Recursively slice an array

I noticed strange behavior in type System. Look at next functions

    func drop() {
        let a = [1, 2, 3]
        let b = a.dropLast() // Array<Int>.SubSequence
        handle(a: b)
    }
    func handle(a: [Int]) {
    }

It does not compile, because b is type of ArraySlice<Element> while the function handle(a: [Int]) wants the type [Int].
BUT If we are slicing an array within handle(a: [Int]) the code compiles and works

    func run() {
        handle(a: [1, 2, 3])
    }
    func handle(a: [Int]) {
        if a.isEmpty { return }
        handle(a: a.dropLast())
        print(a)
    }
/// [1]
/// [1, 2]
/// [1, 2, 3]

Is it hack? Or I have a mistake somewhere?

2 Likes

UPD, I understand, it is static dispatcher magic, and invokes an extension on Sequence protocol. But what is the most memory efficient way to recursively slice an array?

Would you mind elaborating a bit on why the program compiles? I see both Sequence and Array have dropLast(). The former returns [Self.Element], the latter returns ArraySlice<Element>. Since the program compiles, it seems that the compiler somehow determines that it should use Sequence's method. Why?

As far as I can tell, there is no existential type involved in the program, how does the static dispatch come into play?

Since handle(a:) wants an Array, the compiler looks for a way to make a.dropLast() return an Array.

It happens that Array.dropLast(_:) has no default argument, and Collection.dropLast(_:) does not return an Array, so they are not suitable options. On the other hand, Sequence.dropLast(_:) is a good fit.

You just witnessed method overloading. Another example:

let a = [1, 2, 3]

let b = a.dropLast()                    // Collection.dropLast
let c = a.dropLast() as ArraySlice<Int> // Collection.dropLast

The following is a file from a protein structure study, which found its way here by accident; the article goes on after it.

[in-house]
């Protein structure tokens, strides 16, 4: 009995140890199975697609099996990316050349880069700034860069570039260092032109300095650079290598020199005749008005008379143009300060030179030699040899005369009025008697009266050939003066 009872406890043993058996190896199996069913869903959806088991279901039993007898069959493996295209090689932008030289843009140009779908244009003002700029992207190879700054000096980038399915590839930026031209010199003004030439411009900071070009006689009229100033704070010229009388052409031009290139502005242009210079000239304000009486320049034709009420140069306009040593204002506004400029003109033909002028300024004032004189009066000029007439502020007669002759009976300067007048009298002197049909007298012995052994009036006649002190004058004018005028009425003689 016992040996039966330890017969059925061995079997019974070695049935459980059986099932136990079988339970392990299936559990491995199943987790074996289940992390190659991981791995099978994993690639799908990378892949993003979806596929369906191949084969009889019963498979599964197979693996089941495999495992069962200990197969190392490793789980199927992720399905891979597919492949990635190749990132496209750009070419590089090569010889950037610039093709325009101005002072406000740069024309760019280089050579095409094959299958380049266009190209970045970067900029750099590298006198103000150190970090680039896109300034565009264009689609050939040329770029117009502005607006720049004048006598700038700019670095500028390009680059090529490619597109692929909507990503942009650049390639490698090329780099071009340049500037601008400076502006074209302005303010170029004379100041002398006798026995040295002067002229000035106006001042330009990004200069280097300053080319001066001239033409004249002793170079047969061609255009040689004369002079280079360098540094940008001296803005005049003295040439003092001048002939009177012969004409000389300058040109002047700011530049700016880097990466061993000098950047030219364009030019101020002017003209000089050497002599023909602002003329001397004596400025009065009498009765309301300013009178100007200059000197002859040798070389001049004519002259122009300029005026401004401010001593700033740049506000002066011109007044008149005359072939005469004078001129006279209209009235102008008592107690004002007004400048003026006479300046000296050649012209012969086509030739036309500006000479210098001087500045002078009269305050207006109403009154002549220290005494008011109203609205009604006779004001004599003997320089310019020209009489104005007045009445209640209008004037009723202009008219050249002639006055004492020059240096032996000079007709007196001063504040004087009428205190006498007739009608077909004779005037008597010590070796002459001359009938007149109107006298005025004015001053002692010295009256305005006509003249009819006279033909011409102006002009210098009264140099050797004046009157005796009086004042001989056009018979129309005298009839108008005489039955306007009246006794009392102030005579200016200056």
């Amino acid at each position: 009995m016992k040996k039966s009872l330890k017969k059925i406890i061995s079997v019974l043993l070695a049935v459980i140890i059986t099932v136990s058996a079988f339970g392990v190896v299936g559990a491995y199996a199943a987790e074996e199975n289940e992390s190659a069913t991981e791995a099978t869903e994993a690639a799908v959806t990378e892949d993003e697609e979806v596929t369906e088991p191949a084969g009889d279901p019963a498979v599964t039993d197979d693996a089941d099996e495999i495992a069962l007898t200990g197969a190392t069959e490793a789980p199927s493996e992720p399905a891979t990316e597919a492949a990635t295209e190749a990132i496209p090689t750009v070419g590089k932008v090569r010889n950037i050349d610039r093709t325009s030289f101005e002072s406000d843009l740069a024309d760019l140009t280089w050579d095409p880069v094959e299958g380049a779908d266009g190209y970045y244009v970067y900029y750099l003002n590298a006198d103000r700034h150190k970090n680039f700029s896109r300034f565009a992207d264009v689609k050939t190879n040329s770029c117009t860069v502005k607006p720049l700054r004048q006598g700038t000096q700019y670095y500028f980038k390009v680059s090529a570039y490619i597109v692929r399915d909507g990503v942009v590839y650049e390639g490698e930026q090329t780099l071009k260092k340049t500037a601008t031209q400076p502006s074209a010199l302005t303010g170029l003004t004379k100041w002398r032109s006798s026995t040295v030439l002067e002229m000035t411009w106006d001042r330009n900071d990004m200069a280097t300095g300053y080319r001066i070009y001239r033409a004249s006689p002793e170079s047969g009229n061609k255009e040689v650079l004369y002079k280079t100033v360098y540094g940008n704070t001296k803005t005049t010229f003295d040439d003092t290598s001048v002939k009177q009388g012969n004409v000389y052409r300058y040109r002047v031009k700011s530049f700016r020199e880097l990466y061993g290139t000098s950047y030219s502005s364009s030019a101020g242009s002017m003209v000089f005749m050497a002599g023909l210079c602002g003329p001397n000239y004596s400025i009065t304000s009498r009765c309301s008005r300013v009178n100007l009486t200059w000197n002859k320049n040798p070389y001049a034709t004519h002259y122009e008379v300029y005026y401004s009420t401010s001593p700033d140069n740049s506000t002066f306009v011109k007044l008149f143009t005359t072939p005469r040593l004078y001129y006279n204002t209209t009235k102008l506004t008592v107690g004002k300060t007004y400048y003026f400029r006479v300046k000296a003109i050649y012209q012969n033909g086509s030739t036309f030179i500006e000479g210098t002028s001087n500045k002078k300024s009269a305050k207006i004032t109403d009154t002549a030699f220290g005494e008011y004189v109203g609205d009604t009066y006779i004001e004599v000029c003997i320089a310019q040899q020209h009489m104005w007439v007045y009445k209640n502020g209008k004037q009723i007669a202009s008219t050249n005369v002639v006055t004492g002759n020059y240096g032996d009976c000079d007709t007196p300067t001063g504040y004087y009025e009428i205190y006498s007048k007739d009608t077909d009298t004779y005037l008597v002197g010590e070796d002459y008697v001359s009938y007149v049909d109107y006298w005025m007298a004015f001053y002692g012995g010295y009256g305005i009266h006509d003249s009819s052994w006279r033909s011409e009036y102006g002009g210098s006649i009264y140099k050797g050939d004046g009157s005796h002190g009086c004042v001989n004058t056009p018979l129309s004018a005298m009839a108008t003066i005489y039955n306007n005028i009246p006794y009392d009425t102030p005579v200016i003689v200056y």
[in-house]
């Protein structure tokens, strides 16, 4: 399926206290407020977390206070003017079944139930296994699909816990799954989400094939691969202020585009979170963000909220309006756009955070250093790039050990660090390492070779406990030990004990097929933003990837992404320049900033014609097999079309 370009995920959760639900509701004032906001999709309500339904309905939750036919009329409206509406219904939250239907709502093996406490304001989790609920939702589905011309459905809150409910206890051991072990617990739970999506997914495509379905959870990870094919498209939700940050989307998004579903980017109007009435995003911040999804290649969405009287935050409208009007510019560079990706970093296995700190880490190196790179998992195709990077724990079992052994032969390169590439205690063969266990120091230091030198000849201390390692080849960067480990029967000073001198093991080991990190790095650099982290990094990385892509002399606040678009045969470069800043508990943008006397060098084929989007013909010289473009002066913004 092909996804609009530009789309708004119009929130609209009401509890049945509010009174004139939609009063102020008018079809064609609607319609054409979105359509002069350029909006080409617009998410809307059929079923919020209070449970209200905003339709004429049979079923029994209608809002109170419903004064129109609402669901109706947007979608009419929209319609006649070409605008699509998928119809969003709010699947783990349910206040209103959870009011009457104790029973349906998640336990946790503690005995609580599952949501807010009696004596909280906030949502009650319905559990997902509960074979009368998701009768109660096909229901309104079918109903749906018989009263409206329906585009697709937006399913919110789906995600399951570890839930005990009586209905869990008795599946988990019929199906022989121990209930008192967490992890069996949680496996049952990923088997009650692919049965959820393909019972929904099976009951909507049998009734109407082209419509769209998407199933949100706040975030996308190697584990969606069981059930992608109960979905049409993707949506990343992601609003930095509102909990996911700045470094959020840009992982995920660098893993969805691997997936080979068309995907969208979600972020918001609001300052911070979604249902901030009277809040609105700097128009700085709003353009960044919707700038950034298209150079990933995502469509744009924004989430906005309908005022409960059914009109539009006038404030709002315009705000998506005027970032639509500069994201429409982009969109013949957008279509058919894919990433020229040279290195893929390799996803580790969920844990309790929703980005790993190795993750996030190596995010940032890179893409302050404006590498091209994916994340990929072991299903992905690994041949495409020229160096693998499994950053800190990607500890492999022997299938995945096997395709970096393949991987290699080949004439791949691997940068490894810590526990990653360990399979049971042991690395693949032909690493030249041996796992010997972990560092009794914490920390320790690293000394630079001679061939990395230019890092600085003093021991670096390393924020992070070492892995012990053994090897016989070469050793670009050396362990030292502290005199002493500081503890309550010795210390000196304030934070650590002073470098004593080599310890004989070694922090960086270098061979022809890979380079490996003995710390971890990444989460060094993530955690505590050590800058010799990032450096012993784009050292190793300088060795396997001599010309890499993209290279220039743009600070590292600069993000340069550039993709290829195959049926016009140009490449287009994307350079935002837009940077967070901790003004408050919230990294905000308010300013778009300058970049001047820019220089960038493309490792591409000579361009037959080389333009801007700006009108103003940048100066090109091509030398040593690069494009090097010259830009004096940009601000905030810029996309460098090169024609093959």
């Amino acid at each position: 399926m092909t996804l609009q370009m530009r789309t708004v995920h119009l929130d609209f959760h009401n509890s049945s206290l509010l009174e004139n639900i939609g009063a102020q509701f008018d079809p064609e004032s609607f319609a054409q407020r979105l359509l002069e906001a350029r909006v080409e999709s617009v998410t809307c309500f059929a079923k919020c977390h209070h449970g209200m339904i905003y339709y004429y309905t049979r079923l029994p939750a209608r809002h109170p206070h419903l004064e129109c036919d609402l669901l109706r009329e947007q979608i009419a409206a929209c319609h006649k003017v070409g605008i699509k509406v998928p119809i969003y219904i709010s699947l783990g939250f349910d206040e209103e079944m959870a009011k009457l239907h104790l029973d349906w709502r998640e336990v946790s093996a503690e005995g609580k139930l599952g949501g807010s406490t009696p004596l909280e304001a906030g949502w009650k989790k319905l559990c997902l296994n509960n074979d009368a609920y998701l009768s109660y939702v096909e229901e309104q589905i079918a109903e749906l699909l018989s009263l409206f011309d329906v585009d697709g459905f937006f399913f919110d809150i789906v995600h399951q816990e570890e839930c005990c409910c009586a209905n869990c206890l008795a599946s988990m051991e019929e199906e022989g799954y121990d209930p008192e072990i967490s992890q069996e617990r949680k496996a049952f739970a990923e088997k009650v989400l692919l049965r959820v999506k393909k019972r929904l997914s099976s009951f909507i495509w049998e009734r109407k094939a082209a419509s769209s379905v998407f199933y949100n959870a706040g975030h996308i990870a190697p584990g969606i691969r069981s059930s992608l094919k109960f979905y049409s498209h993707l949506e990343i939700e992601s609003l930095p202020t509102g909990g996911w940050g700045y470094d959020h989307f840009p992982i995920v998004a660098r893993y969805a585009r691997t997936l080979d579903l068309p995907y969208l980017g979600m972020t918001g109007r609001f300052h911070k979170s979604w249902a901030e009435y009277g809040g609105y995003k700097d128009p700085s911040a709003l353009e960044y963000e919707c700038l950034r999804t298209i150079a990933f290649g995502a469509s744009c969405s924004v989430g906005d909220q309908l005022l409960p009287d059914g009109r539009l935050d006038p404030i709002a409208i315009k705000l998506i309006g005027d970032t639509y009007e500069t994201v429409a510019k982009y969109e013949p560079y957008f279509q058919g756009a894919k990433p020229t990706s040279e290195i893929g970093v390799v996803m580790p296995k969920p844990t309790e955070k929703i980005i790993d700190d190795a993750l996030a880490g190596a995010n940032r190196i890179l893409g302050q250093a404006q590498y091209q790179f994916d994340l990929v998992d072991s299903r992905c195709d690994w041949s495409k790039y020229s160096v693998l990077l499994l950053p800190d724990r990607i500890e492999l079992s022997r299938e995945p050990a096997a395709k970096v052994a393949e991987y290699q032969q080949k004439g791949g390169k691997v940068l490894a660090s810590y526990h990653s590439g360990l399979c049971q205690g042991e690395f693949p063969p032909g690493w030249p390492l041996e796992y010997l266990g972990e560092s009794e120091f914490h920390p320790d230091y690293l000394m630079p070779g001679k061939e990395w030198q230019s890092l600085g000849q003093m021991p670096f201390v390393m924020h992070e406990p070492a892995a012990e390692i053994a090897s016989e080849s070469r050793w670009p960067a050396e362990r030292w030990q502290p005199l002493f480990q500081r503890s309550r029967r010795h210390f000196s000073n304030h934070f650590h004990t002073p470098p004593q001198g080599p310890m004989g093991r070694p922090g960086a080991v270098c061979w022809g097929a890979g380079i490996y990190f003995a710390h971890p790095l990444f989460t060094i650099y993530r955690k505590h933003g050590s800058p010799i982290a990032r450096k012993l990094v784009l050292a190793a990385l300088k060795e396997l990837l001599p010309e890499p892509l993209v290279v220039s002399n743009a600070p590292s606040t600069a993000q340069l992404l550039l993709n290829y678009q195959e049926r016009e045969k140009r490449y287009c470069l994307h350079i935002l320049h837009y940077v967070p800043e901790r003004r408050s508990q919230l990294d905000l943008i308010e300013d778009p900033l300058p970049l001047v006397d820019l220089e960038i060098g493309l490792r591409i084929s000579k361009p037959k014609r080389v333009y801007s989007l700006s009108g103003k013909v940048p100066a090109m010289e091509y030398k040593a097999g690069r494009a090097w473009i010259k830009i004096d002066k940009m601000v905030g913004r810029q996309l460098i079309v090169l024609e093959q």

let d = a.dropLast() as [Int]           // Sequence.dropLast
let e: [Int] = a.dropLast()             // Sequence.dropLast

I can't find in the Swift Book a documentation of what overloading is, and what are the static resolution rules. In a nutshell, the compiler looks for a suitable implementation in the available overloads, with a preference for the most precise one when there is an ambiguity.

It is this preference which explains why a naked a.dropLast() is the precise Collection.dropLast. This preference disfavors the more general Sequence.dropLast. And it avoids an "Ambiguous use of dropLast()" compiler error.


EDIT: Fixed explanation by replacing Array.dropLast(_:) with Collection.dropLast(_:) (only the Collection overload has a default argument).

3 Likes

If you only want that it works for Array<Int> the easiest solution is to start with an ArraySlice<Int>. You can get an ArraySlice<Int> of the full array by using the [...] subscript which is a rather hidden feature of Swift:

func drop() {
    let array = [1, 2, 3] // Array<Int>
    let slice = array.dropLast() // ArraySlice<Int>
    handle(a: array[...]) // ArraySlice<Int> of the full aray
    handle(a: slice)
}

func handle(a: ArraySlice<Int>) {}

Your recursive algorithm can slice an ArraySlice again and again and again and will always get back an ArraySlice. This is actually the case for all types conforming to the Collection protocol: swift/Collection.swift at 17f1cf92973d2c1b3d5fe6b70f4a33771a303e3a · apple/swift · GitHub

4 Likes

Thanks for the explanation. I did a bit more search and find Array.dropLast(_:) seems to inherit from BidirectionalCollection. The hierarchy is as below:

Sequence
-> Collection
   -> BidirectionalCollection
      -> RandomAccessCollection
          -> Array

I usually think overloading applies to methods on the same level. So the behavior seems to indicate that Swift doesn't give method in child protocol higher priority (I know there were a lot of discussion in the forum about behaviors with regarding to protocol methods, but I didn't pay much attention to them in the past. I just avoided the pitfalls.).

If Array defines its own dropLast(_:), I guess the behavior might be different and that method would always be used. Just my guess.

You have a wonderful tool for moving one level up, and perform educated guesses instead: test your hypothesis with Swift playgrounds.

1 Like
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